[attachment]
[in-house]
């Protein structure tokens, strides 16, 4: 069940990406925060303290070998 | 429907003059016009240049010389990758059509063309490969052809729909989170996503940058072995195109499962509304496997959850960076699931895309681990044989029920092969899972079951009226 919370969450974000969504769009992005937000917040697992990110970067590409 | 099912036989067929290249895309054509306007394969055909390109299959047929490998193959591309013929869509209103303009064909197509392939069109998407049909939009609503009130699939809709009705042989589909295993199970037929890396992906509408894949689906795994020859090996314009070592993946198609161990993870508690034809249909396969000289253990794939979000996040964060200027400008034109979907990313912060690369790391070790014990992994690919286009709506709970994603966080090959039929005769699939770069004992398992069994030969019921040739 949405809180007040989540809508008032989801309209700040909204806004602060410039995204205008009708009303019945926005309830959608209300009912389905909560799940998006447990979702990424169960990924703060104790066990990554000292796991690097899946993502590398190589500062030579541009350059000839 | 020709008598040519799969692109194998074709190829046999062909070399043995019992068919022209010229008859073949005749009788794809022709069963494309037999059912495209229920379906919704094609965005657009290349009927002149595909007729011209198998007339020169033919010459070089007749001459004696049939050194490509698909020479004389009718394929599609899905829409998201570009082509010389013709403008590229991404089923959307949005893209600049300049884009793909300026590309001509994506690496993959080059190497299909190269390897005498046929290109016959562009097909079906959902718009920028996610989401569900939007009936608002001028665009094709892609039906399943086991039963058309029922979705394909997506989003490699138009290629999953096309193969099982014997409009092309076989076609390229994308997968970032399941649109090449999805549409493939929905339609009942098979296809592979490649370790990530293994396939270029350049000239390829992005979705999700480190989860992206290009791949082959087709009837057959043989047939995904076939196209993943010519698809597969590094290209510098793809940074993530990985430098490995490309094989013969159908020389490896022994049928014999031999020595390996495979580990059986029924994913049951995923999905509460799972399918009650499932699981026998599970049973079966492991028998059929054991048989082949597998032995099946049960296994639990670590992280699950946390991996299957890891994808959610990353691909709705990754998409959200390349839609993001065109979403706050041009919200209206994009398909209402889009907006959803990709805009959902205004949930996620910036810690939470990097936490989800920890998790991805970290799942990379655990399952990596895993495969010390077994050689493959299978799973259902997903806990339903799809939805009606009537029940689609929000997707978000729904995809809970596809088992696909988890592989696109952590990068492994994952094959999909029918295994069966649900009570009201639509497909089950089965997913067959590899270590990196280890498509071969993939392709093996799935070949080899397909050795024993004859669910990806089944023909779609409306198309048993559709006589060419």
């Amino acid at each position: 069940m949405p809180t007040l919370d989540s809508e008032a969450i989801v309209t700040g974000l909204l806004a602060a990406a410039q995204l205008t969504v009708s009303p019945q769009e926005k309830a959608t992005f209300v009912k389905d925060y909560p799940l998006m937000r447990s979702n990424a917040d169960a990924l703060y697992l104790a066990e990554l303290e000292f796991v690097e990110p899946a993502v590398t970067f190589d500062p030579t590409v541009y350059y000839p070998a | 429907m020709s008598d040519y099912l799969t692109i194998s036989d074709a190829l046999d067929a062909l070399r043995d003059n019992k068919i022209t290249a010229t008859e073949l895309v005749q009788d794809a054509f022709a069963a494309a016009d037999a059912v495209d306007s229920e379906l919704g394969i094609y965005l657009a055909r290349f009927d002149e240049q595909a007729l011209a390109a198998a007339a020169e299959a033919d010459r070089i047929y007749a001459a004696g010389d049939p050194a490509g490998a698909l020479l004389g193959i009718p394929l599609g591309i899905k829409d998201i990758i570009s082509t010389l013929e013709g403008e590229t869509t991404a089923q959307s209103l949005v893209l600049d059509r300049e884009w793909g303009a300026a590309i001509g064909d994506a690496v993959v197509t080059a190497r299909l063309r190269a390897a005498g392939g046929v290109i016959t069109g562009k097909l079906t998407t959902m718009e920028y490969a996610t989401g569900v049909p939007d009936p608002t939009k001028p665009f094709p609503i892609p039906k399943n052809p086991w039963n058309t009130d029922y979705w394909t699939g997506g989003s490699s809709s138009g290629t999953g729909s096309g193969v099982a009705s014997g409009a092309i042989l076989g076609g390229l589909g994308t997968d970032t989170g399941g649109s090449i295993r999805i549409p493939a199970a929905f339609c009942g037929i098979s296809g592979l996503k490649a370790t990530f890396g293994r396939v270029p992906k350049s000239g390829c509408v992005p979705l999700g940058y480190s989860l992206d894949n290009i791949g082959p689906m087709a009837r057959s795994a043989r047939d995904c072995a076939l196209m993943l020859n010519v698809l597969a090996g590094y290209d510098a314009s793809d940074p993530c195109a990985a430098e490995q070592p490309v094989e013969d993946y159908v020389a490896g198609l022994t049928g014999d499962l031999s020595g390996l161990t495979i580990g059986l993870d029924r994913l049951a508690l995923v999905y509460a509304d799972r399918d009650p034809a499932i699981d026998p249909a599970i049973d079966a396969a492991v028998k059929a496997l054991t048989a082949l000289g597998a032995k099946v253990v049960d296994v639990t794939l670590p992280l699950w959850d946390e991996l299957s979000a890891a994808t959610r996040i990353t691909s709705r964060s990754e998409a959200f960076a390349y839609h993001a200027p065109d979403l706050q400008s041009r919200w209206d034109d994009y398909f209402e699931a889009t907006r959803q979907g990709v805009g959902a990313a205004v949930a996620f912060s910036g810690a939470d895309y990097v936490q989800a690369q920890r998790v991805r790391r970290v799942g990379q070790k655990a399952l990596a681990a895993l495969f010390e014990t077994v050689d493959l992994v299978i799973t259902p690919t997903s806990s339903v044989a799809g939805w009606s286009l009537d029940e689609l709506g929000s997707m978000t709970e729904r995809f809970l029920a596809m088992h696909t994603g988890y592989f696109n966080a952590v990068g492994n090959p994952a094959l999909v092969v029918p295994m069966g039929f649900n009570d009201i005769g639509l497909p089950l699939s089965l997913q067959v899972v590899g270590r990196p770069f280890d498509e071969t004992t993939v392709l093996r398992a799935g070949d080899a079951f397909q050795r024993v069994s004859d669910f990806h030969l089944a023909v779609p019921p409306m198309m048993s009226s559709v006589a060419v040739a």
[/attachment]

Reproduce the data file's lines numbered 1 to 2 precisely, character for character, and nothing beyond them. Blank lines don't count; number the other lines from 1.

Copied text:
[in-house]
């Protein structure tokens, strides 16, 4: 069940990406925060303290070998 | 429907003059016009240049010389990758059509063309490969052809729909989170996503940058072995195109499962509304496997959850960076699931895309681990044989029920092969899972079951009226 919370969450974000969504769009992005937000917040697992990110970067590409 | 099912036989067929290249895309054509306007394969055909390109299959047929490998193959591309013929869509209103303009064909197509392939069109998407049909939009609503009130699939809709009705042989589909295993199970037929890396992906509408894949689906795994020859090996314009070592993946198609161990993870508690034809249909396969000289253990794939979000996040964060200027400008034109979907990313912060690369790391070790014990992994690919286009709506709970994603966080090959039929005769699939770069004992398992069994030969019921040739 949405809180007040989540809508008032989801309209700040909204806004602060410039995204205008009708009303019945926005309830959608209300009912389905909560799940998006447990979702990424169960990924703060104790066990990554000292796991690097899946993502590398190589500062030579541009350059000839 | 020709008598040519799969692109194998074709190829046999062909070399043995019992068919022209010229008859073949005749009788794809022709069963494309037999059912495209229920379906919704094609965005657009290349009927002149595909007729011209198998007339020169033919010459070089007749001459004696049939050194490509698909020479004389009718394929599609899905829409998201570009082509010389013709403008590229991404089923959307949005893209600049300049884009793909300026590309001509994506690496993959080059190497299909190269390897005498046929290109016959562009097909079906959902718009920028996610989401569900939007009936608002001028665009094709892609039906399943086991039963058309029922979705394909997506989003490699138009290629999953096309193969099982014997409009092309076989076609390229994308997968970032399941649109090449999805549409493939929905339609009942098979296809592979490649370790990530293994396939270029350049000239390829992005979705999700480190989860992206290009791949082959087709009837057959043989047939995904076939196209993943010519698809597969590094290209510098793809940074993530990985430098490995490309094989013969159908020389490896022994049928014999031999020595390996495979580990059986029924994913049951995923999905509460799972399918009650499932699981026998599970049973079966492991028998059929054991048989082949597998032995099946049960296994639990670590992280699950946390991996299957890891994808959610990353691909709705990754998409959200390349839609993001065109979403706050041009919200209206994009398909209402889009907006959803990709805009959902205004949930996620910036810690939470990097936490989800920890998790991805970290799942990379655990399952990596895993495969010390077994050689493959299978799973259902997903806990339903799809939805009606009537029940689609929000997707978000729904995809809970596809088992696909988890592989696109952590990068492994994952094959999909029918295994069966649900009570009201639509497909089950089965997913067959590899270590990196280890498509071969993939392709093996799935070949080899397909050795024993004859669910990806089944023909779609409306198309048993559709006589060419």